When a commercial tenant falls into arrears, the landlord has a number of options against the tenant. However, to ensure a successful result, landlords must understand the remedies available to them and the legalities surrounding these.
In British Columbia landlord remedies for defaulting tenants, as well as limitations on those remedies, are set out in the lease and in the Commercial Tenancy Act and the Rent Distress Act, as well as under the general common law.
Before taking any action, an important first step is to verify what the lease provides regarding possible remedies and any limits on those remedies. Notice of default, for example, is often required before the landlord can act on a tenant default.
Some possible remedies include:
- Distraint – The landlord has the right to seize – typically through the services of a bailiff – the goods of the tenant to cover rental arrears.
- Continue the lease and sue for rent arrears – The landlord can affirm the lease and sue the tenant for amounts in arrears.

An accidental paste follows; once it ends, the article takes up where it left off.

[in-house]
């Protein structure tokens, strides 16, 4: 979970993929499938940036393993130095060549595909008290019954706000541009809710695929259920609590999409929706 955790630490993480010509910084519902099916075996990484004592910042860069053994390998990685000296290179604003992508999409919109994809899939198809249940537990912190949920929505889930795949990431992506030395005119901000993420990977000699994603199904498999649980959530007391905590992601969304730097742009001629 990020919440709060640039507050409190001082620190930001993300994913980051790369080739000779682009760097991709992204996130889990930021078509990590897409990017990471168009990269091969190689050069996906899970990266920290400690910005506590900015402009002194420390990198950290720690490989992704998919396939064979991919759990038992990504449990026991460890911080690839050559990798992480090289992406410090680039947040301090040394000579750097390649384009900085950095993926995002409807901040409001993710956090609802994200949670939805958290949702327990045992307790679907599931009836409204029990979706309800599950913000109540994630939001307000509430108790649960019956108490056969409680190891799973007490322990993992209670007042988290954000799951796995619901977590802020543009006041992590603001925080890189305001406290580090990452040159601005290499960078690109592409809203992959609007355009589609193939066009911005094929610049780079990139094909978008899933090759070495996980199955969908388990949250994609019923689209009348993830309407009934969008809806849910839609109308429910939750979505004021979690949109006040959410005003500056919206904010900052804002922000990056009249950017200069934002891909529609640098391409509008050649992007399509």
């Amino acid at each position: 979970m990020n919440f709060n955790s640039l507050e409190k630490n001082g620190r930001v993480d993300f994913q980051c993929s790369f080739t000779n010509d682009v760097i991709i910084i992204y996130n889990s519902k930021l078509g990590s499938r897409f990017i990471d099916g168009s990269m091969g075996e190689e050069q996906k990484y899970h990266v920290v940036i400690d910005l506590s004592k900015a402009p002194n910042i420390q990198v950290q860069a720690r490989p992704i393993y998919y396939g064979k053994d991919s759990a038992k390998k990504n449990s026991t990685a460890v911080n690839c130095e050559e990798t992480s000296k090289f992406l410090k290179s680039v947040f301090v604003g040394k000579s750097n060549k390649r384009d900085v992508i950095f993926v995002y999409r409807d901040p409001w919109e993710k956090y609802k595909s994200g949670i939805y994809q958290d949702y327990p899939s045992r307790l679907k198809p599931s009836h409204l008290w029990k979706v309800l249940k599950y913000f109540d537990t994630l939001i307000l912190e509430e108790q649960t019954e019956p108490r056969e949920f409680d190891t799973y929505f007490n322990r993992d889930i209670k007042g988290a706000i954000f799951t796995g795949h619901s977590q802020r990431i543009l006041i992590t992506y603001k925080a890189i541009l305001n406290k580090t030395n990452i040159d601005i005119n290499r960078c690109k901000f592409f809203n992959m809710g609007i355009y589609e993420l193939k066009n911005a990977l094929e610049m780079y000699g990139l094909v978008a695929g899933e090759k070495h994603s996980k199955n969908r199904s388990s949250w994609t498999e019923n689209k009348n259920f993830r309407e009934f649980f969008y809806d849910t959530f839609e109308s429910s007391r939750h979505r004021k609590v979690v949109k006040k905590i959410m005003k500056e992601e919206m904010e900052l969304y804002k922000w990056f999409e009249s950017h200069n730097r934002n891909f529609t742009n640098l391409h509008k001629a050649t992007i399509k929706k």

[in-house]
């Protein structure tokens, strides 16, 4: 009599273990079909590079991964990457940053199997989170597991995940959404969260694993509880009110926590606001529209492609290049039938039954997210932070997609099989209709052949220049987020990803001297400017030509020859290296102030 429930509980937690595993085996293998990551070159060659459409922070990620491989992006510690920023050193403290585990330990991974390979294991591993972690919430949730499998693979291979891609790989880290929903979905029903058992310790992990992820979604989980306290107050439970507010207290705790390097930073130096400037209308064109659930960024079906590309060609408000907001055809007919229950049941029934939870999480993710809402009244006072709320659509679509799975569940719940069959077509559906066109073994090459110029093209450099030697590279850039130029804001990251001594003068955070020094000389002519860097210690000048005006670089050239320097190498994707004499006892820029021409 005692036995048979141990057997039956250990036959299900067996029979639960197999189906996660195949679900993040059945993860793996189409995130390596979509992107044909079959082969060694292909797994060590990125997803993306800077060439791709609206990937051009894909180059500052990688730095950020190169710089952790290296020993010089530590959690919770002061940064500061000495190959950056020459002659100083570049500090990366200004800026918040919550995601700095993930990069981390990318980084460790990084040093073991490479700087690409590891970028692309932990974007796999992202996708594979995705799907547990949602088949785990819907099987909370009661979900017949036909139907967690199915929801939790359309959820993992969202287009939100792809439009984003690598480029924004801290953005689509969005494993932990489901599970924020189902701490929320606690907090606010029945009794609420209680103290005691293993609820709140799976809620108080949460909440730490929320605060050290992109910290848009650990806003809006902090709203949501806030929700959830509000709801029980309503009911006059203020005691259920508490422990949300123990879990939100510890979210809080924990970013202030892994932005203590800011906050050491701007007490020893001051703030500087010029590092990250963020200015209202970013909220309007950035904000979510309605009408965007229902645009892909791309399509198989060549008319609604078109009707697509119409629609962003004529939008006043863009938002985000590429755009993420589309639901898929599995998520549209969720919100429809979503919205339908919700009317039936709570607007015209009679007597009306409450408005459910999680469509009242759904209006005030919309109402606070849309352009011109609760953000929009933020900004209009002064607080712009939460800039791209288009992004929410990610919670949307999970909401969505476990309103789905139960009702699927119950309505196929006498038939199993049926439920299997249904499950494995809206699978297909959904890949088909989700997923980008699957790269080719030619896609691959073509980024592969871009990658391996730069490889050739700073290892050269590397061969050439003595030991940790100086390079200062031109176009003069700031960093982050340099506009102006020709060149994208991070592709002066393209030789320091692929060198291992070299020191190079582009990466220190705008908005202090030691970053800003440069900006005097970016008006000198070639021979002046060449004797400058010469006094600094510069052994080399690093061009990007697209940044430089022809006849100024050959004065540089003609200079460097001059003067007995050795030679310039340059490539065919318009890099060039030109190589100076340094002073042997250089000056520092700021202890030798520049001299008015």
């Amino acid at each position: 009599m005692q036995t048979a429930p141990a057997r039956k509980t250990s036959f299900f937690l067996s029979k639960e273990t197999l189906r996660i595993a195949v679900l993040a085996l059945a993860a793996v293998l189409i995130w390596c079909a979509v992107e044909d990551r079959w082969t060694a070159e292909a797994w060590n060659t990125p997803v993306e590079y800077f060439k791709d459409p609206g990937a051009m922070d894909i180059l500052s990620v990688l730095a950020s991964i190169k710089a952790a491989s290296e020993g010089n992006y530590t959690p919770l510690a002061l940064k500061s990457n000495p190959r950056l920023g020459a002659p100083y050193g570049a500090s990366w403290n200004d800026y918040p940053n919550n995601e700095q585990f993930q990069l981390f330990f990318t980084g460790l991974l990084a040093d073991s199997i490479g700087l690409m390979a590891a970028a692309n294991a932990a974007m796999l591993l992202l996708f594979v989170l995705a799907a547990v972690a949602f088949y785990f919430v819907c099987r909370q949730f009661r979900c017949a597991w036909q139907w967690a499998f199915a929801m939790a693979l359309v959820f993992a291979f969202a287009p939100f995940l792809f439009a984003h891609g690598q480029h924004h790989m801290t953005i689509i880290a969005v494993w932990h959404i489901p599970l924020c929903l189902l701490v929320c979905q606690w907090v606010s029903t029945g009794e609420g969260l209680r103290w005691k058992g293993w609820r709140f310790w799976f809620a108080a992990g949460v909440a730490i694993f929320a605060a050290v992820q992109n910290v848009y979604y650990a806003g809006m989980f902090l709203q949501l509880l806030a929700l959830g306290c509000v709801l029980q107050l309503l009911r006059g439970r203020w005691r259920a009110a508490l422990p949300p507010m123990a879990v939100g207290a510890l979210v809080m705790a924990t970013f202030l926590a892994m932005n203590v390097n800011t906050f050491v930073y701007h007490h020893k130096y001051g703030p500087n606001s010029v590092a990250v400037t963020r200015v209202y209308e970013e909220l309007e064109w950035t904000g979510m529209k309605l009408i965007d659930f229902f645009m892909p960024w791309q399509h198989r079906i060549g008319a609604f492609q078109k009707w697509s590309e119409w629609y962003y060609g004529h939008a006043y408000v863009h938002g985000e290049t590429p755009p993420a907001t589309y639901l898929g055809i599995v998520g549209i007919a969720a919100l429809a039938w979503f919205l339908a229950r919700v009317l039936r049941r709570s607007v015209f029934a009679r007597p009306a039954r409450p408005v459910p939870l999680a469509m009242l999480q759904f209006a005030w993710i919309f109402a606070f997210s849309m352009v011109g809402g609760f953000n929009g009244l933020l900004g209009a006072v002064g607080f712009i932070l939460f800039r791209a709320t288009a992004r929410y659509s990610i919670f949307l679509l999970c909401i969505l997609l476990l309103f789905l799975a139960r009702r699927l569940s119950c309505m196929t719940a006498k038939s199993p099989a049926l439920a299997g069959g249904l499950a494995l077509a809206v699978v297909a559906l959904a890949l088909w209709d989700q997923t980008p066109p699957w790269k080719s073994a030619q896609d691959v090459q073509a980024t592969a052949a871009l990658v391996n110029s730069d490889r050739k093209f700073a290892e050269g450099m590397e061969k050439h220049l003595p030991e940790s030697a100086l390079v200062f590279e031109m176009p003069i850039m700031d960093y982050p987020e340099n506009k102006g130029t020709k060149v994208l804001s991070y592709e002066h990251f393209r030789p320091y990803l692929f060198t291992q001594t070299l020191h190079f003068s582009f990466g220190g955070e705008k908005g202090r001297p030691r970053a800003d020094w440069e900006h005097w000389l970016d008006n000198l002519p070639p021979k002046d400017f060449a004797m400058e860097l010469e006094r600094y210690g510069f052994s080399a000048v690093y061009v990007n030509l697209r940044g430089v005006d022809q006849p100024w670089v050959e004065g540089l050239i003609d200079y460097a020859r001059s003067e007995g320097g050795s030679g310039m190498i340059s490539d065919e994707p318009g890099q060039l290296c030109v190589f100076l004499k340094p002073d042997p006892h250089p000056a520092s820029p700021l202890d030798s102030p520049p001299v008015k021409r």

- Continue the lease and re-let the premises – If the tenant has vacated the premises but the landlord again wishes to continue the lease, the landlord can affirm the lease, and then seek out another tenant to pay the rent, with the original tenant remaining liable on the lease.
- Terminate the lease and sue for future rent – The landlord can accept the tenant’s default as terminating the lease and then sue the tenant for all future rent and other obligations under the lease.
Some of these remedies are mutually exclusive: pursuing one means forsaking others. Others can have unintended consequences. Distraint, for example, is a confirmation of the lease, and a landlord cannot pursue distraint and terminate the lease at the same time. Landlords do well to consult in advance with a lawyer experienced in navigating creditor remedies.